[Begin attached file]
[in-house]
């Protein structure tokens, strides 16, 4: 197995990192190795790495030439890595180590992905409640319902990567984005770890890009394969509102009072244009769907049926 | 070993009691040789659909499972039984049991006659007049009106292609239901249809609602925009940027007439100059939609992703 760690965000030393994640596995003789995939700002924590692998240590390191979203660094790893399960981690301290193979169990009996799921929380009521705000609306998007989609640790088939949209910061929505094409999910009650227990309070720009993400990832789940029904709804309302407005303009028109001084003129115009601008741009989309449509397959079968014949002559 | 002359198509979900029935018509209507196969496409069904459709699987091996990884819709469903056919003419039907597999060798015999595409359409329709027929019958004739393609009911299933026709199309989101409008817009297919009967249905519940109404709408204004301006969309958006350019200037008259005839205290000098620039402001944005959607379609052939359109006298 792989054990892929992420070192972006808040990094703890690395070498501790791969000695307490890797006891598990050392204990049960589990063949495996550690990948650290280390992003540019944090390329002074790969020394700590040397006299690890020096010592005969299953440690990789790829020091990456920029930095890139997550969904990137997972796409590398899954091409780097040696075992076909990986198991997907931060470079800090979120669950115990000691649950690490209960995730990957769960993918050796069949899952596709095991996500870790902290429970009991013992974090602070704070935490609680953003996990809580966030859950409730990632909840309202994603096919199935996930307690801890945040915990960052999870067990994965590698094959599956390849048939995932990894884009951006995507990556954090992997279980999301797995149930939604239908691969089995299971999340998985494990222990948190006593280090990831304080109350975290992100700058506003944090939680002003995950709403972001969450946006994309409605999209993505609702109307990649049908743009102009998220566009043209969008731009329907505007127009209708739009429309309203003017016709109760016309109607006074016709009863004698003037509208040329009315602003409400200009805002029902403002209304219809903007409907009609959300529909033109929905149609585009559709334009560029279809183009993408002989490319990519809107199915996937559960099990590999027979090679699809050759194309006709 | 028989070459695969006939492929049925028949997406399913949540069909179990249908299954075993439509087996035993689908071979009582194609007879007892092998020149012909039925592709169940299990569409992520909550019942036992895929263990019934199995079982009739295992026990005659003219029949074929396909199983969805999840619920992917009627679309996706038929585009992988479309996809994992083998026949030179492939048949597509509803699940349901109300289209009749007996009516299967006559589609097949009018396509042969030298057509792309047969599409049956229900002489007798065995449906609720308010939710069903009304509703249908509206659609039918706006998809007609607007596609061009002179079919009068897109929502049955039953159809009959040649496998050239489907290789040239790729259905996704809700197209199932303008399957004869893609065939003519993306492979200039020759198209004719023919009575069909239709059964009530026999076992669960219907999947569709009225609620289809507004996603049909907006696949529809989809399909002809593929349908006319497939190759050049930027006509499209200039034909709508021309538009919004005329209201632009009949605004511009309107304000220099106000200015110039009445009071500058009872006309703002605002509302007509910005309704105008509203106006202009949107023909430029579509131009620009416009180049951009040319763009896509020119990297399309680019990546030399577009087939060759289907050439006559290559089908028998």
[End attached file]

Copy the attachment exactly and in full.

[in-house]
């Protein structure tokens, strides 16, 4: 197995990192190795790495030439890595180590992905409640319902990567984005770890890009394969509102009072244009769907049926 | 070993009691040789659909499972039984049991006659007049009106292609239901249809609602925009940027007439100059939609992703 760690965000030393994640596995003789995939700002924590692998240590390191979203660094790893399960981690301290193979169990009996799921929380009521705000609306998007989609640790088939949209910061929505094409999910009650227990309070720009993400990832789940029904709804309302407005303009028109001084003129115009601008741009989309449509397959079968014949002559 | 002359198509979900029935018509209507196969496409069904459709699987091996990884819709469903056919003419039907597999060798015999595409359409329709027929019958004739393609009911299933026709199309989101409008817009297919009967249905519940109404709408204004301006969309958006350019200037008259005839205290000098620039402001944005959607379609052939359109006298 792989054990892929992420070192972006808040990094703890690395070498501790791969000695307490890797006891598990050392204990049960589990063949495996550690990948650290280390992003540019944090390329002074790969020394700590040397006299690890020096010592005969299953440690990789790829020091990456920029930095890139997550969904990137997972796409590398899954091409780097040696075992076909990986198991997907931060470079800090979120669950115990000691649950690490209960995730990957769960993918050796069949899952596709095991996500870790902290429970009991013992974090602070704070935490609680953003996990809580966030859950409730990632909840309202994603096919199935996930307690801890945040915990960052999870067990994965590698094959599956390849048939995932990894884009951006995507990556954090992997279980999301797995149930939604239908691969089995299971999340998985494990222990948190006593280090990831304080109350975290992100700058506003944090939680002003995950709403972001969450946006994309409605999209993505609702109307990649049908743009102009998220566009043209969008731009329907505007127009209708739009429309309203003017016709109760016309109607006074016709009863004698003037509208040329009315602003409400200009805002029902403002209304219809903007409907009609959300529909033109929905149609585009559709334009560029279809183009993408002989490319990519809107199915996937559960099990590999027979090679699809050759194309006709 | 028989070459695969006939492929049925028949997406399913949540069909179990249908299954075993439509087996035993689908071979009582194609007879007892092998020149012909039925592709169940299990569409992520909550019942036992895929263990019934199995079982009739295992026990005659003219029949074929396909199983969805999840619920992917009627679309996706038929585009992988479309996809994992083998026949030179492939048949597509509803699940349901109300289209009749007996009516299967006559589609097949009018396509042969030298057509792309047969599409049956229900002489007798065995449906609720308010939710069903009304509703249908509206659609039918706006998809007609607007596609061009002179079919009068897109929502049955039953159809009959040649496998050239489907290789040239790729259905996704809700197209199932303008399957004869893609065939003519993306492979200039020759198209004719023919009575069909239709059964009530026999076992669960219907999947569709009225609620289809507004996603049909907006696949529809989809399909002809593929349908006319497939190759050049930027006509499209200039034909709508021309538009919004005329209201632009009949605004511009309107304000220099106000200015110039009445009071500058009872006309703002605002509302007509910005309704105008509203106006202009949107023909430029579509131009620009416009180049951009040319763009896509020119990297399309680019990546030399577009087939060759289907050439006559290559089908028998």